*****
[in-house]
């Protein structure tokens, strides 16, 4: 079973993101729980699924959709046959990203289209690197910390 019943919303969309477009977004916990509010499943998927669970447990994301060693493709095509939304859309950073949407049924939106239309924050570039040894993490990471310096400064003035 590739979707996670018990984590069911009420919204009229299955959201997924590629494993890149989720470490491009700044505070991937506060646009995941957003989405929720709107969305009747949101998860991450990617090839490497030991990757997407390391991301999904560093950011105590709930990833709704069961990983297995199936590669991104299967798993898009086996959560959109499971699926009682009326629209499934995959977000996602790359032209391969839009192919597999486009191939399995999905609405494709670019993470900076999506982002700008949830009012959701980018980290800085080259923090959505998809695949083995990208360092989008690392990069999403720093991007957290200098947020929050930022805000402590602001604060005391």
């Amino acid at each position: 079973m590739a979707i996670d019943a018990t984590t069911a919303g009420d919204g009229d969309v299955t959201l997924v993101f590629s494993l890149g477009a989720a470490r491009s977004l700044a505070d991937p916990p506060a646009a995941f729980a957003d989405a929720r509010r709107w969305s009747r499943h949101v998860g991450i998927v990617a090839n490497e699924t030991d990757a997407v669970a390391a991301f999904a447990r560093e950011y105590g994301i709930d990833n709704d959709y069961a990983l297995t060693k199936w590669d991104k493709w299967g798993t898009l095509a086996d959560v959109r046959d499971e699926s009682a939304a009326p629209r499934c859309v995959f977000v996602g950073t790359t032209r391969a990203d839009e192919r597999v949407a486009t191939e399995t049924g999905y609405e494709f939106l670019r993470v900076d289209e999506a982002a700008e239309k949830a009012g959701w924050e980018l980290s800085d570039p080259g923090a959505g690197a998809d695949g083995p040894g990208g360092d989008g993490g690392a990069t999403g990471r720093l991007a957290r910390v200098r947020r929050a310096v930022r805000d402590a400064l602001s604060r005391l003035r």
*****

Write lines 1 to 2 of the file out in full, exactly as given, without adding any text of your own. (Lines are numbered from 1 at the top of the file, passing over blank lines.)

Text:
[in-house]
């Protein structure tokens, strides 16, 4: 079973993101729980699924959709046959990203289209690197910390 019943919303969309477009977004916990509010499943998927669970447990994301060693493709095509939304859309950073949407049924939106239309924050570039040894993490990471310096400064003035 590739979707996670018990984590069911009420919204009229299955959201997924590629494993890149989720470490491009700044505070991937506060646009995941957003989405929720709107969305009747949101998860991450990617090839490497030991990757997407390391991301999904560093950011105590709930990833709704069961990983297995199936590669991104299967798993898009086996959560959109499971699926009682009326629209499934995959977000996602790359032209391969839009192919597999486009191939399995999905609405494709670019993470900076999506982002700008949830009012959701980018980290800085080259923090959505998809695949083995990208360092989008690392990069999403720093991007957290200098947020929050930022805000402590602001604060005391």